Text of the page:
The French farms visited by 14 farmers from the Kilnamartyra discussion and purchase group in Co Cork last week displayed varying degrees of cooperation and pooling of resources, giving the Irish visitors plenty of options to consider for potential adaptation at home.

The visit took in:

  • A so-called CUMA machinery co-op sharing 45 pieces of equipment across 37 farms.
  • A €400,000 suckler shed built by four farmers through a partnership.
  • A 200-cow dairy and tillage farm with farmhouse cheese and yoghurt production operated by five partners.
  • A sheep and rabbit farm selling its meat directly to consumers as well as the products of other farmers engaged in direct sales, who in turn stock the farm’s range.
  • Discussions between French and Irish farmers were thought-provoking, with strong differences in the production systems at work in grass-based Co Cork dairying and on the mixed tillage and livestock farms of the western Loire valley area visited.

    Listen to "Irish impression of farms in western France" on Spreaker.

    With weather too dry for grass to grow from June to August, irrigation and maize silage are widely used here. The winter can be a productive period, however, with Michel Prézelin, head of the Trinottières local dairy research herd, saying trials had delivered 20t DM/ha in one year by growing and harvesting a rye-grass crop in between two maize rotations.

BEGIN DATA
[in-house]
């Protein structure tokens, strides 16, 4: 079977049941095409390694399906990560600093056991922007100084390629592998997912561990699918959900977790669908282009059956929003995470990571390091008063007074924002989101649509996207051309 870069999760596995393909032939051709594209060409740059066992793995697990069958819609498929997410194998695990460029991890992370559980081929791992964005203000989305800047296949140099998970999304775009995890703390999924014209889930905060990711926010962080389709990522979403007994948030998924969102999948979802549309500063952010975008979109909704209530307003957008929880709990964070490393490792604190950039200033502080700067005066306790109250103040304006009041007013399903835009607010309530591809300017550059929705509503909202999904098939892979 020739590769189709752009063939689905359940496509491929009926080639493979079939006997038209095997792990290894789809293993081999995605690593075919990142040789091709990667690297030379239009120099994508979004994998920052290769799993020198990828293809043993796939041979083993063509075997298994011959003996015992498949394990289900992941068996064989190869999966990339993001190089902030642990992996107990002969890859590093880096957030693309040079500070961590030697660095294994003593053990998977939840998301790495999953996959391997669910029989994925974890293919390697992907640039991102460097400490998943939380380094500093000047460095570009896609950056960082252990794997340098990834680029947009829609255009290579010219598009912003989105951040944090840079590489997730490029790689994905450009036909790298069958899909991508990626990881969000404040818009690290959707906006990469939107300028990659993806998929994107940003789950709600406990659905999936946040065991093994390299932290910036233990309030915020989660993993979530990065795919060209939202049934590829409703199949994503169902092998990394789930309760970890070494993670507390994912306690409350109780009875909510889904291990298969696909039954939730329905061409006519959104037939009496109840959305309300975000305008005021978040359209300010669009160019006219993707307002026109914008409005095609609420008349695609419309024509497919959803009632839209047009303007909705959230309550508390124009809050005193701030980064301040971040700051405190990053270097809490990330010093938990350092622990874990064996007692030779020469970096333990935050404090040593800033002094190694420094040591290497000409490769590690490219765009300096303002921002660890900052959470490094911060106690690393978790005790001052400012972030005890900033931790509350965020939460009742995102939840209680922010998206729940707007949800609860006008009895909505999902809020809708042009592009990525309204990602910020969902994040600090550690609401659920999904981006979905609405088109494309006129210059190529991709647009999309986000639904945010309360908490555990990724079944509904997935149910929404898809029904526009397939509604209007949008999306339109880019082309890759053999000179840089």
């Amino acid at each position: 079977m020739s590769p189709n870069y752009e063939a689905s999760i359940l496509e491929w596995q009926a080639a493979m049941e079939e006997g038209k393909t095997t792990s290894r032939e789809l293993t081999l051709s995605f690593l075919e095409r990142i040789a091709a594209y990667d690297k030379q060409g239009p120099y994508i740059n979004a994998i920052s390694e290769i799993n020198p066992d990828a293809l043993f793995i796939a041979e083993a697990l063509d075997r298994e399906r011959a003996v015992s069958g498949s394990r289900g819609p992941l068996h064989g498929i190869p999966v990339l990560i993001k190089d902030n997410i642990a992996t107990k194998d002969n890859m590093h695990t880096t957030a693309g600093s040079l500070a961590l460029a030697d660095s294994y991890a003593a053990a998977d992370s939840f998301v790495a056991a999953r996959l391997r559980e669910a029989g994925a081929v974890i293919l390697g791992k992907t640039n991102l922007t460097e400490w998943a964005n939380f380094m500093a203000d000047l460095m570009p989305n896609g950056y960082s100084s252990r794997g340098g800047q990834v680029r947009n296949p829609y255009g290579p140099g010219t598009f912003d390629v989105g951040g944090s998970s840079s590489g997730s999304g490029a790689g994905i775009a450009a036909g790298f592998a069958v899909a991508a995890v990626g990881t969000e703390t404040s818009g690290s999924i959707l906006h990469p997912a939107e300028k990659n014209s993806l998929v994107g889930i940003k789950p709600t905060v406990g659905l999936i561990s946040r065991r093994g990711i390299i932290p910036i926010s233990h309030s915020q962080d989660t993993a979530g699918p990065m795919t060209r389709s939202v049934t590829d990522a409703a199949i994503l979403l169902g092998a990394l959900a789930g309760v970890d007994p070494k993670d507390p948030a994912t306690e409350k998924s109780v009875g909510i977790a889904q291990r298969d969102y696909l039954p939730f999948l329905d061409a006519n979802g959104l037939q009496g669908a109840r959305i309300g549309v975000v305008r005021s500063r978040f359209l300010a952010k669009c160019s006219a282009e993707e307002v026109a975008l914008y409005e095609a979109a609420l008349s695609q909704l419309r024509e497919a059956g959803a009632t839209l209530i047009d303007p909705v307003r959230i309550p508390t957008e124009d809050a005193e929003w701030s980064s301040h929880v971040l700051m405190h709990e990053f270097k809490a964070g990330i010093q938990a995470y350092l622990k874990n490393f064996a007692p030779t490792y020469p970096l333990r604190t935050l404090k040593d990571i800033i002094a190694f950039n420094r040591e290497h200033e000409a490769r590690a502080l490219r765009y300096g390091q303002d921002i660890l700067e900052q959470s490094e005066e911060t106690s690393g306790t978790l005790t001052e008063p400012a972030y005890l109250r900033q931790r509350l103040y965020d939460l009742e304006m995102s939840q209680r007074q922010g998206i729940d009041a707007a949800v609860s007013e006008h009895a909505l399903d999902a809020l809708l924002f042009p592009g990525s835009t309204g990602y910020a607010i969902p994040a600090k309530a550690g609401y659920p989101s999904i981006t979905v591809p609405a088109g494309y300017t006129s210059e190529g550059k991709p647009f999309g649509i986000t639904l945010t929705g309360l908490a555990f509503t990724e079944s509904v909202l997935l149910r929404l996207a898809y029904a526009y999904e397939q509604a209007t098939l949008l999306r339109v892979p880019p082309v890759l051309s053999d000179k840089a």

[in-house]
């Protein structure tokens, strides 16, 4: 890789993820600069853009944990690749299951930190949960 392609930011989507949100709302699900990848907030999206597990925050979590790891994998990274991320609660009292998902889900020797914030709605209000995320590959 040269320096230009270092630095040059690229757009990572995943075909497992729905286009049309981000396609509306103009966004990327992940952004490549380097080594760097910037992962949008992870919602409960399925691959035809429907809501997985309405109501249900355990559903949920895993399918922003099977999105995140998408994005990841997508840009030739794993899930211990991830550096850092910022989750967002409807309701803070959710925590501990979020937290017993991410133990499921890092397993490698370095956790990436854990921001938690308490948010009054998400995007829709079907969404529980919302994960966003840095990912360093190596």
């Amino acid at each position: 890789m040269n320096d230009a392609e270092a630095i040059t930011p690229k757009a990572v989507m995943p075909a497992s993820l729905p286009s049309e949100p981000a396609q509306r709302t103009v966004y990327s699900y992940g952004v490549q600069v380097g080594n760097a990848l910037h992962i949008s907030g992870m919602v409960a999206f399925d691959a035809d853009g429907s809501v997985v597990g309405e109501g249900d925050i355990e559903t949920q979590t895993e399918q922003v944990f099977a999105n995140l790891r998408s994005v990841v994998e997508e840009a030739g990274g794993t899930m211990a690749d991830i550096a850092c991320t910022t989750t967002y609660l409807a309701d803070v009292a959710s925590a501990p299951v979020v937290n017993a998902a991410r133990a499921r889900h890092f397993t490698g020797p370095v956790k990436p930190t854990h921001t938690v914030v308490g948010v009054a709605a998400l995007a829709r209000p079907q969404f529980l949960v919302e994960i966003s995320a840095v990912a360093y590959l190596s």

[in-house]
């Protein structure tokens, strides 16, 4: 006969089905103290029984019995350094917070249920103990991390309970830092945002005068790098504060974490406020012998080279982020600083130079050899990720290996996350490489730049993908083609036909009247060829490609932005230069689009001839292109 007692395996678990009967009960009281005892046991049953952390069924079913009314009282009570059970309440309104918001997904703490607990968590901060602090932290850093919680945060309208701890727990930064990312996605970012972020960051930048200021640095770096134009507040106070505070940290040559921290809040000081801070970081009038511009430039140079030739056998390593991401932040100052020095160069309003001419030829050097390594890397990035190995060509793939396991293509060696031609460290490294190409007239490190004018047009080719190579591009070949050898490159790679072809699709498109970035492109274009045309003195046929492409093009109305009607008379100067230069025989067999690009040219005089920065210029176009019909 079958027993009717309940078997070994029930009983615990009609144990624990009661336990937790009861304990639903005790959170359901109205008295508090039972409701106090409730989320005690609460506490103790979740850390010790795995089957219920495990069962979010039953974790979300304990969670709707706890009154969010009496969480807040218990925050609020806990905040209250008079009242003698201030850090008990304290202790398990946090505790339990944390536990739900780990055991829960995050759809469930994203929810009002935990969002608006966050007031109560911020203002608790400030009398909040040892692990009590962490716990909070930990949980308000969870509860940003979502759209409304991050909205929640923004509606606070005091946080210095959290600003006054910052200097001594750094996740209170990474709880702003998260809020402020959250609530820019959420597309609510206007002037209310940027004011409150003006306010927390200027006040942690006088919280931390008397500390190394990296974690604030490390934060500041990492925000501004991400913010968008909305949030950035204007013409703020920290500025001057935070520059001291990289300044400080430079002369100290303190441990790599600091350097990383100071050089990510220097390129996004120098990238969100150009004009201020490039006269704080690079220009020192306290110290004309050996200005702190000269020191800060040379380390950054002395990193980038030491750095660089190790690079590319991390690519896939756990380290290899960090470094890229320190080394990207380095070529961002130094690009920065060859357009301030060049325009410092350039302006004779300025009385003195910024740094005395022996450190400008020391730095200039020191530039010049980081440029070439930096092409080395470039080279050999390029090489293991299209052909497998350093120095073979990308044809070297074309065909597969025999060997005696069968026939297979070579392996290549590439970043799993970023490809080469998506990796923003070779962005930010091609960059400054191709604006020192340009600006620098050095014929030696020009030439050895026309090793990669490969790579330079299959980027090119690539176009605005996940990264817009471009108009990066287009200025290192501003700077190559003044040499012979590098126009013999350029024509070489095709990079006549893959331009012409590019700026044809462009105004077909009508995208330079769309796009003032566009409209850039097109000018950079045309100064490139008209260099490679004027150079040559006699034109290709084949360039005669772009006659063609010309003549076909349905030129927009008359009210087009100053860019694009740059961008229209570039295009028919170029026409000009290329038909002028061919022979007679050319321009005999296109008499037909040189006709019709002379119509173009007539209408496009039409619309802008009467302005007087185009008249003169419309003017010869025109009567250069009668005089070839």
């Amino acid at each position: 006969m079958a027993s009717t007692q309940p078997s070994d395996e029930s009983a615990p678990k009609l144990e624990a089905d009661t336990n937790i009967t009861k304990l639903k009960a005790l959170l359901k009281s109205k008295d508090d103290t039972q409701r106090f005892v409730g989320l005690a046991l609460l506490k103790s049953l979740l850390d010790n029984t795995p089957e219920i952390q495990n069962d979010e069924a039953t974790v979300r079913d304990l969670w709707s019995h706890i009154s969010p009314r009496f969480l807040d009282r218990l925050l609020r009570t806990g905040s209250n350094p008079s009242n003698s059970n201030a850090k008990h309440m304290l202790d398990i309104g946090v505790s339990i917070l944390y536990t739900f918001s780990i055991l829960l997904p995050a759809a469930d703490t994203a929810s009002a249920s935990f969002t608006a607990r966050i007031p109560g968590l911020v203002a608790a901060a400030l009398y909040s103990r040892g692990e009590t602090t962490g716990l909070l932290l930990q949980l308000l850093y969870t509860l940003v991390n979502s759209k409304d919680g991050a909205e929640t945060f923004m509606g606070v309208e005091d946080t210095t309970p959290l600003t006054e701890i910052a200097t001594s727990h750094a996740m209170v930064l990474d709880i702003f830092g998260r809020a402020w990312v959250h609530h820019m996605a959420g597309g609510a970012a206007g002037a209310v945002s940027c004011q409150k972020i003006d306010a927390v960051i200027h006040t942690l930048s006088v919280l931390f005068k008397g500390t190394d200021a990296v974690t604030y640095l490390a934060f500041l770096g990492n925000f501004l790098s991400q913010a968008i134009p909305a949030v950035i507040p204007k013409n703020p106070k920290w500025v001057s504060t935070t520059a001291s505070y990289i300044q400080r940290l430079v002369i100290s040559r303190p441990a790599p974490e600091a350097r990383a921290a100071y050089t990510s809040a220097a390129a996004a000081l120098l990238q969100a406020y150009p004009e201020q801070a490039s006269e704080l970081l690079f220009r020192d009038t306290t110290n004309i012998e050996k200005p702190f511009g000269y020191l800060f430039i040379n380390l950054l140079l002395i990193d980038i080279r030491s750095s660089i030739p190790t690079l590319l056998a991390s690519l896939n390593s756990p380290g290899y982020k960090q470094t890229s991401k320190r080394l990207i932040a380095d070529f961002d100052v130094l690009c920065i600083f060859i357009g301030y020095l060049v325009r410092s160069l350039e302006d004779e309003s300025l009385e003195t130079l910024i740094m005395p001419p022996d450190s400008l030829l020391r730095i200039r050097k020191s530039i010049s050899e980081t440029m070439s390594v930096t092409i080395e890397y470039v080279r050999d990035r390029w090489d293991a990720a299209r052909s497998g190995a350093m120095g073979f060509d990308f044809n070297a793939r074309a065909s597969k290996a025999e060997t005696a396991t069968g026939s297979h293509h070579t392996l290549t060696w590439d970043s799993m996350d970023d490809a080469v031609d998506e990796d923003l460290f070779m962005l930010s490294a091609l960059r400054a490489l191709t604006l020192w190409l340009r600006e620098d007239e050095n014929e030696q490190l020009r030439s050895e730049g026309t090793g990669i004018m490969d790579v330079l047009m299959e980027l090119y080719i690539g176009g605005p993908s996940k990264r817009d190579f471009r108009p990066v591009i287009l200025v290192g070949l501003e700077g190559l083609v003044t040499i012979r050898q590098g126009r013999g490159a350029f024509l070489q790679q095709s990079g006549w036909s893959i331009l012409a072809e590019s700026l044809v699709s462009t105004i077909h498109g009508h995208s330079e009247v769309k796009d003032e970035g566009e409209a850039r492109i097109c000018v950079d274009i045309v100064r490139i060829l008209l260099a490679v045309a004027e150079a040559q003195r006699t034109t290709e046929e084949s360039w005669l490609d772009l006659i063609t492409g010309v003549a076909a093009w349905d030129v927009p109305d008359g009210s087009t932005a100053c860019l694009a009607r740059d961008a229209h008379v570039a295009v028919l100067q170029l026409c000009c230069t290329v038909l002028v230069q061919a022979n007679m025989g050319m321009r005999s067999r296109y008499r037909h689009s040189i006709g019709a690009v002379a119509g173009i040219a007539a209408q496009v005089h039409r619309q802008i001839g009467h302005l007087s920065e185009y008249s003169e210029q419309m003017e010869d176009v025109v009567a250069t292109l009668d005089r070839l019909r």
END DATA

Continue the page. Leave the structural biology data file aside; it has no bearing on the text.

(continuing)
The visiting Irish farmers saw most potential in the CUMA model to share farm machinery. Patrick McSweeney said members of the purchase group have already established “a fierce level of trust – there is never an issue of a fella not paying his due”.

    “It would not be a big jump to go towards a CUMA,” he added. Discussions within the group pointed to a slurry tanker and trailing shoe as a potential piece of equipment to purchase together.

    “In Ireland, traditionally, we had the Meitheal years and years ago before everything got mechanised, and farmers always shared resources,” said Brendan Hinchion. “If it was redeveloped and udpated as the French have done, I think that there are many advantages to be had.”

    Read more about the French CUMA and partnership models explored by the Kilnamartyra farmers in the coming weeks in the Irish Farmers Journal.